What a thrill to see the picture of Scott Stadium in 1964 (“Then and Now: An Illustrated Journey Through Time,” Spring 2010). After the Corps of Cadets and the West Point band exited the field prior to the game, U.Va.’s football team proceeded to dismantle the then-powerful cadets.
I recall the score was about 35-14. I’m in the picture, somewhere in the crowd on the east side—a 19-year-old second-year—surely in my blue blazer, khakis and orange-and-blue striped tie. Thanks for a fond memory.
Carl Markowitz (Com ’67)
Virginia Beach, Va.
The article “Then and Now” shows a photograph of Scott Stadium in 1964. If I’m not mistaken the game depicted is
U.Va. versus Army—a great victory for the Hoos.
Frederic H. “Ric” Graham (Col ’65)
Fernandina Beach, Fla.
I greatly enjoyed the article “Then and Now” and the accompanying Web video. Juxtaposing historic photographs with modern counterparts teaches us so much about where we’ve come from. Some might find it interesting to know that the oldest photos are thanks to Rufus W. Holsinger, a photographer who operated in Charlottesville from around 1890 until 1925. More of his work can be seen in Holsinger’s Charlottesville: Selected Photographs from the Collection of Rufus W. Holsinger, edited by F.T. Heblich and Cecile Clover Waters and published in the 1970s. Unfortunately, the book is currently out of print, but the U.Va. library has made its collection of Holsinger’s photographs available digitally at www2.lib.virginia.edu/small/collections/holsinger.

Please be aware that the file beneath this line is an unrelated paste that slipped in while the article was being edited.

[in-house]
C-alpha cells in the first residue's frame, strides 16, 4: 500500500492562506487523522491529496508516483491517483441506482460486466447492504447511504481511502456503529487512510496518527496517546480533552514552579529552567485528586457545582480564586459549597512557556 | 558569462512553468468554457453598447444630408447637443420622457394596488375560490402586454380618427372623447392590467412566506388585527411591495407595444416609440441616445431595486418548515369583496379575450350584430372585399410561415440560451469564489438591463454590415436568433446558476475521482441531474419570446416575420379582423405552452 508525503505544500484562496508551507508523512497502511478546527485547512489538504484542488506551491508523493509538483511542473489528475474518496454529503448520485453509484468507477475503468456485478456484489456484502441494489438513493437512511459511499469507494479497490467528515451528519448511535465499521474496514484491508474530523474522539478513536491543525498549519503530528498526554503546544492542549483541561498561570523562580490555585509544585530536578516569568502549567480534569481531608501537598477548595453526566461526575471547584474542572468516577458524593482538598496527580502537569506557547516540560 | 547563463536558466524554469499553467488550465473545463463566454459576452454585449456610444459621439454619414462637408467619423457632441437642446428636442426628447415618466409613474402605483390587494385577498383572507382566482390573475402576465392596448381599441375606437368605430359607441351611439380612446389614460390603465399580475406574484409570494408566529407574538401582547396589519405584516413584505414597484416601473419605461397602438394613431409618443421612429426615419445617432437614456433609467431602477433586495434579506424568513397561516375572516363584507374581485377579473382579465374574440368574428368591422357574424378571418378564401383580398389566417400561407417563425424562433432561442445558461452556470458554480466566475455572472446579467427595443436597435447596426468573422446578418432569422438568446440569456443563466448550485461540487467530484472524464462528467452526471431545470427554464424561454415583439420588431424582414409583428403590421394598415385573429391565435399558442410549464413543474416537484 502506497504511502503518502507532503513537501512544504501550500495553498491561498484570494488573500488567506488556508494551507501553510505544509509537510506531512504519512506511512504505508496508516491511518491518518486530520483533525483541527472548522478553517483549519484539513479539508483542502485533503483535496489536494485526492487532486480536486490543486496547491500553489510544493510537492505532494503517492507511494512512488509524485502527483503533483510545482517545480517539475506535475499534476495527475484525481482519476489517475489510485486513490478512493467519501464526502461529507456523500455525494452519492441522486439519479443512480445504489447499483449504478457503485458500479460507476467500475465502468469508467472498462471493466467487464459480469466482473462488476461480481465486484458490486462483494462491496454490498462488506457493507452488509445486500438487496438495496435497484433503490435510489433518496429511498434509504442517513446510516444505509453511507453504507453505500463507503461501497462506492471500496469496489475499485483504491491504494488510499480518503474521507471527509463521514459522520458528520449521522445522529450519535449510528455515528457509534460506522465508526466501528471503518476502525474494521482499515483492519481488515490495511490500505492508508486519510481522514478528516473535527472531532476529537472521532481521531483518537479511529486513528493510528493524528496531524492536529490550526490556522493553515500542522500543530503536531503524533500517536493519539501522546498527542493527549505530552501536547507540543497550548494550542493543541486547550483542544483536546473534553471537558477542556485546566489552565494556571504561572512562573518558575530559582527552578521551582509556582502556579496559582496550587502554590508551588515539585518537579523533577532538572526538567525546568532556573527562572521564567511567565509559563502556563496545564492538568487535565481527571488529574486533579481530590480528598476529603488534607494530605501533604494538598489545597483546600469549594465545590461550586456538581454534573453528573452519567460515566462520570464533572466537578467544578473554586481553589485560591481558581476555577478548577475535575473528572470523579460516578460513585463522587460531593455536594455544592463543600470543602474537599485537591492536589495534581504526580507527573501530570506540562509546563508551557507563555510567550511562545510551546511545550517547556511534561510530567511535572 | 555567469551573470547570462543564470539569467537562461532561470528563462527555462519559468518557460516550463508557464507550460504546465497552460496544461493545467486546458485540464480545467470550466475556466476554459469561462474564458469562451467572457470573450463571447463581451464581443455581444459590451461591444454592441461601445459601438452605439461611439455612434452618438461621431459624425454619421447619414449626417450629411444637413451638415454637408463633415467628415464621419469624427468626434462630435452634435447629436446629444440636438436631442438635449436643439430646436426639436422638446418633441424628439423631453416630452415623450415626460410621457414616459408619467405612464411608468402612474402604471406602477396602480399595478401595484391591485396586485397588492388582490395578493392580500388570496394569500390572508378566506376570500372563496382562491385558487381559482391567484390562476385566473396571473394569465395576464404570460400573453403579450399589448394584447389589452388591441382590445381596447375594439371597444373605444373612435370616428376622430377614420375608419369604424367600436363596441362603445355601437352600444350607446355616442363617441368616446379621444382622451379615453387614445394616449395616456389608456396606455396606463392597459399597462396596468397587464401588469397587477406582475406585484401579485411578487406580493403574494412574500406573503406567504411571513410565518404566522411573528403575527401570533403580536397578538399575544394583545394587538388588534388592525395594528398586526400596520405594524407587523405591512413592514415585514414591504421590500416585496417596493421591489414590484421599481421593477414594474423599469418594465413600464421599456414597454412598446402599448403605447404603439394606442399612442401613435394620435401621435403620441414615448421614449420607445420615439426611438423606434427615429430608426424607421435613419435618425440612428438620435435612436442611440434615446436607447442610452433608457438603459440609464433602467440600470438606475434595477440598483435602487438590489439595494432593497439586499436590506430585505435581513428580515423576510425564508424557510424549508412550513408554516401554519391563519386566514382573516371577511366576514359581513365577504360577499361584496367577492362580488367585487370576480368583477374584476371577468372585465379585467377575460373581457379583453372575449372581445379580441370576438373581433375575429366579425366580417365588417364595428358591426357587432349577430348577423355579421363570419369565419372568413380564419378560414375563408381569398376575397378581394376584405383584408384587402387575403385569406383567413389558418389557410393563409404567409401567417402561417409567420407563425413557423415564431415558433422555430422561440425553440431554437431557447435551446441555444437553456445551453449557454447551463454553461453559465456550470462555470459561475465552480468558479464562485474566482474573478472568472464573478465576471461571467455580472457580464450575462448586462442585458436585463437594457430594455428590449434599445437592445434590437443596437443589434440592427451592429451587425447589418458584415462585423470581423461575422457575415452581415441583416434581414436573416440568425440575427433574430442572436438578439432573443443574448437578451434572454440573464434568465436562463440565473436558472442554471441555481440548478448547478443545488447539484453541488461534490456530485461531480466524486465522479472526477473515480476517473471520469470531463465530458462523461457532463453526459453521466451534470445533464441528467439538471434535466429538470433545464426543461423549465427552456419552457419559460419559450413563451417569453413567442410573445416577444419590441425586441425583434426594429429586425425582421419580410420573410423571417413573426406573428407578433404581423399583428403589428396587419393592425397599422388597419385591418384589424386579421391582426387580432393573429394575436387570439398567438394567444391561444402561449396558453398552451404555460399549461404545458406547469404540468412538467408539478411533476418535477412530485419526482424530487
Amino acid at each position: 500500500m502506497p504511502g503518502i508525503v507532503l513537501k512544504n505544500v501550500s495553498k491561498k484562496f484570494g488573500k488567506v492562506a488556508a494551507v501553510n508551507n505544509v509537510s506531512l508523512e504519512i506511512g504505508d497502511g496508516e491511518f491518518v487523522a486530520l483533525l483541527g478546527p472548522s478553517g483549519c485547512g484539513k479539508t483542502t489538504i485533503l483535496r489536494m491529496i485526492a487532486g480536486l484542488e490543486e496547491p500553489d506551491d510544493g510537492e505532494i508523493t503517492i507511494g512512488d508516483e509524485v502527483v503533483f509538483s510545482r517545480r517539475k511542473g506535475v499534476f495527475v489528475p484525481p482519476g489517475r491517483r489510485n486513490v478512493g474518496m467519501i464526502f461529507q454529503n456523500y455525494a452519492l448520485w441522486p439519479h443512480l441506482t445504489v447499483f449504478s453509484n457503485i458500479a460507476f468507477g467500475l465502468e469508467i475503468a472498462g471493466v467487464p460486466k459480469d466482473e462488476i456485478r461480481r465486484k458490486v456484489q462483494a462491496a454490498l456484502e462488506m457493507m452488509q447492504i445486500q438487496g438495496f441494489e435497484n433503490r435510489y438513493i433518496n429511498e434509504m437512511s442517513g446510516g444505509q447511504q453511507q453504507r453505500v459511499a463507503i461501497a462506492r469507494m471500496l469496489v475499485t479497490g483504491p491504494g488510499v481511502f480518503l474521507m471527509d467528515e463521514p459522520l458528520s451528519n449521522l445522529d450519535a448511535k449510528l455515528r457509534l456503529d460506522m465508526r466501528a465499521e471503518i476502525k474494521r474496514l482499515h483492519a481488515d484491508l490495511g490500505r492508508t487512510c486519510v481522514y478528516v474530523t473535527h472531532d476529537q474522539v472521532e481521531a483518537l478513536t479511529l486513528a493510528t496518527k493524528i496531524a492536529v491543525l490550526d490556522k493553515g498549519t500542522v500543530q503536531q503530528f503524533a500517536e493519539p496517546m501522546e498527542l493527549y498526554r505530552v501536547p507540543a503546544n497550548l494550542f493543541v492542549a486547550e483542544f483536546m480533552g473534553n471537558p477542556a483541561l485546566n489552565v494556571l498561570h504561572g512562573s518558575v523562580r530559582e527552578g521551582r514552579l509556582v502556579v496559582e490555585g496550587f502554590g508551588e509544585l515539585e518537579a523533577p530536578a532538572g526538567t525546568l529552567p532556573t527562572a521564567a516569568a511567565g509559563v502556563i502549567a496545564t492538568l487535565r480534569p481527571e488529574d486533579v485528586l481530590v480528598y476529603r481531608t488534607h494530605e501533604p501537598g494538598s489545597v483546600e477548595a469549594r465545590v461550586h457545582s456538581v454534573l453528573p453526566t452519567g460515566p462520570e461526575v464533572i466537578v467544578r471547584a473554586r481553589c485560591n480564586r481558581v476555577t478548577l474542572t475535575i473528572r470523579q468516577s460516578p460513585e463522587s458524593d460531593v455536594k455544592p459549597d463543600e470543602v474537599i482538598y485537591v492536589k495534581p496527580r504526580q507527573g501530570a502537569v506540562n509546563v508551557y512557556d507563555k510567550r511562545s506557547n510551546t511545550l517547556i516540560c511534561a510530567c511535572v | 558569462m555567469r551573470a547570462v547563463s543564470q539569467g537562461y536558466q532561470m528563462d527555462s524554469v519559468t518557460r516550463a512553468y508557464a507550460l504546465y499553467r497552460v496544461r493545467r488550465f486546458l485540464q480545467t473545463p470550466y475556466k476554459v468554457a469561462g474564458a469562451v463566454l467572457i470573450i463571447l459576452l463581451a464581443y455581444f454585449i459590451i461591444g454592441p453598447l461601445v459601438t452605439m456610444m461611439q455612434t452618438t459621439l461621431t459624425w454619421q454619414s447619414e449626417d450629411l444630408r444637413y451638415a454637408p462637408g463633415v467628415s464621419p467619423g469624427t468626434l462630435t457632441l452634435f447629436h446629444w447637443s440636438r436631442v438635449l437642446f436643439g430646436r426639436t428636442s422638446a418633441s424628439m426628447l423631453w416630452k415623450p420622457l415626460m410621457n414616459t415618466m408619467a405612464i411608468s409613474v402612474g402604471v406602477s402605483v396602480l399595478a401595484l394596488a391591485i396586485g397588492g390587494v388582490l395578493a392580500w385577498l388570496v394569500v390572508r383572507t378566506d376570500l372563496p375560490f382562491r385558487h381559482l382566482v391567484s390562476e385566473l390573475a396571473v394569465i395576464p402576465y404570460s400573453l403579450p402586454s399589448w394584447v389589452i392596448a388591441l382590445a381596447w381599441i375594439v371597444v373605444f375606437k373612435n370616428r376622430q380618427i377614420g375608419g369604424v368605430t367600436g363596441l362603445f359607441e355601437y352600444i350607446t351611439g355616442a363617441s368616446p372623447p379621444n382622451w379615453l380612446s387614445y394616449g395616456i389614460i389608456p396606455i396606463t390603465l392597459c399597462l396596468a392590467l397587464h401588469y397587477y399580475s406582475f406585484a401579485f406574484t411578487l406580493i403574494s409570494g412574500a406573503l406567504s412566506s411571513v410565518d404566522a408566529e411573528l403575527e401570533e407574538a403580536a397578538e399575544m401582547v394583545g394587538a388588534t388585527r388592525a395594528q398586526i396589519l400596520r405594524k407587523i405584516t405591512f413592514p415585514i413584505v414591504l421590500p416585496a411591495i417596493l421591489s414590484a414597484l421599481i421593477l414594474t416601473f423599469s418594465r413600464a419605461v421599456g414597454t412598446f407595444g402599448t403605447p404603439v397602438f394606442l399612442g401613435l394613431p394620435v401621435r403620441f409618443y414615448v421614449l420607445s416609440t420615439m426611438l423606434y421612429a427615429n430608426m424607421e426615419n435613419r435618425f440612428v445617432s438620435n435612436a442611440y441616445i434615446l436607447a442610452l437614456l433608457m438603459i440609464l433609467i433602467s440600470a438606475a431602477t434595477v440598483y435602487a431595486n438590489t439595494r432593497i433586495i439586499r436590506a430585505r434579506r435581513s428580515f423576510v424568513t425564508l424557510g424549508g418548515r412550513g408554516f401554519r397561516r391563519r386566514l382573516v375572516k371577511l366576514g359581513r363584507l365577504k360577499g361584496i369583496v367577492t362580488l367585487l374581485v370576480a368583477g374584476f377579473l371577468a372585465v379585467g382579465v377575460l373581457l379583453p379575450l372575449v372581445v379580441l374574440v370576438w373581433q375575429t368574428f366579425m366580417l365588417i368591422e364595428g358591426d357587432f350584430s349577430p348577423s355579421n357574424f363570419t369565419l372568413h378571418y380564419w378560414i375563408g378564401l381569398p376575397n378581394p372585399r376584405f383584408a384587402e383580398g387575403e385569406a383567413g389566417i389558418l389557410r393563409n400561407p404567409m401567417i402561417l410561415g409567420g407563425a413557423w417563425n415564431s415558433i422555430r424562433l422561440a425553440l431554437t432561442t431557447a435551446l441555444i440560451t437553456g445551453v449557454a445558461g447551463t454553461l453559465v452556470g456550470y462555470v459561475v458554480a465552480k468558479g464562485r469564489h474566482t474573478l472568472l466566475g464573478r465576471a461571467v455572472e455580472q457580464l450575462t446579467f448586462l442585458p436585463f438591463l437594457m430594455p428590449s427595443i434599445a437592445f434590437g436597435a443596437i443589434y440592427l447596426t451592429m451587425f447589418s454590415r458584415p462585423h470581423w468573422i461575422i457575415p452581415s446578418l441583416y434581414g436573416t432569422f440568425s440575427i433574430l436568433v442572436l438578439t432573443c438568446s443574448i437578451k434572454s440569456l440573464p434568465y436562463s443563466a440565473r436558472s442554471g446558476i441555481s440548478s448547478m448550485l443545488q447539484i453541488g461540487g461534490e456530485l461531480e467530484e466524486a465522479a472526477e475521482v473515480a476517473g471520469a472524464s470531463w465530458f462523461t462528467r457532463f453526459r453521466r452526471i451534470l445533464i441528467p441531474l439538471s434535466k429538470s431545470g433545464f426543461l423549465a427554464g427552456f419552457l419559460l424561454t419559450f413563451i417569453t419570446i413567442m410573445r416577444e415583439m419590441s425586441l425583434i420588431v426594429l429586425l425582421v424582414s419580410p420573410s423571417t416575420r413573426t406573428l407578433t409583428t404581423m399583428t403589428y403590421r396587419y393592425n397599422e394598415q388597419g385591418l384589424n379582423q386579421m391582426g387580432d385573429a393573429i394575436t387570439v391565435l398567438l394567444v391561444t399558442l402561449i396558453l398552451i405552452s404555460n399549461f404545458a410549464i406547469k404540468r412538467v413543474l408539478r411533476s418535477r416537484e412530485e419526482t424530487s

Matthew J. Barrett (Med ’05)
As I happened upon the “Then and Now” image of the Anatomical Theatre, I stopped wondering who was right in the debate about the restoration of Pavilion X and was just thankful that, unlike Jefferson’s Anatomical Theatre, at least Pavilion X was still around to argue about.
“Razed [to provide a better view] of Alderman Library.” I always found the view looking out from Alderman to be better than the building itself. Be that as it may, I am surprised that a Jefferson-designed building could be so easily destroyed. Where were the preservationists in 1939? By the way, I believe that Pavilion X and the Anatomical Theatre are linked in more profound ways than your Spring 2010 issue (or this letter).
When America’s first professor of medicine, Dr. Robley Dunglison, came to the University, he took up residence in Pavilion X. He reportedly complained to Jefferson that the front room of his residence was not a suitable space for dissecting cadavers. This appears to have been at least part of the reason that Jefferson designed the new theater.
Joseph C. Brandt (Grad ’89)
Great Falls, Va.
When I was 7 years old, I lived in downtown Charlottesville and I rode the trolley to U.Va. to take violin lessons. I walked across the Grounds to Peabody Hall where Dr. Wilkerson taught private lessons. After my lesson, I boarded the trolley where it turned around in front of the Rotunda. I rode back downtown to the circle in front of the C&O railroad station. This memory is still as clear as when I was a little girl.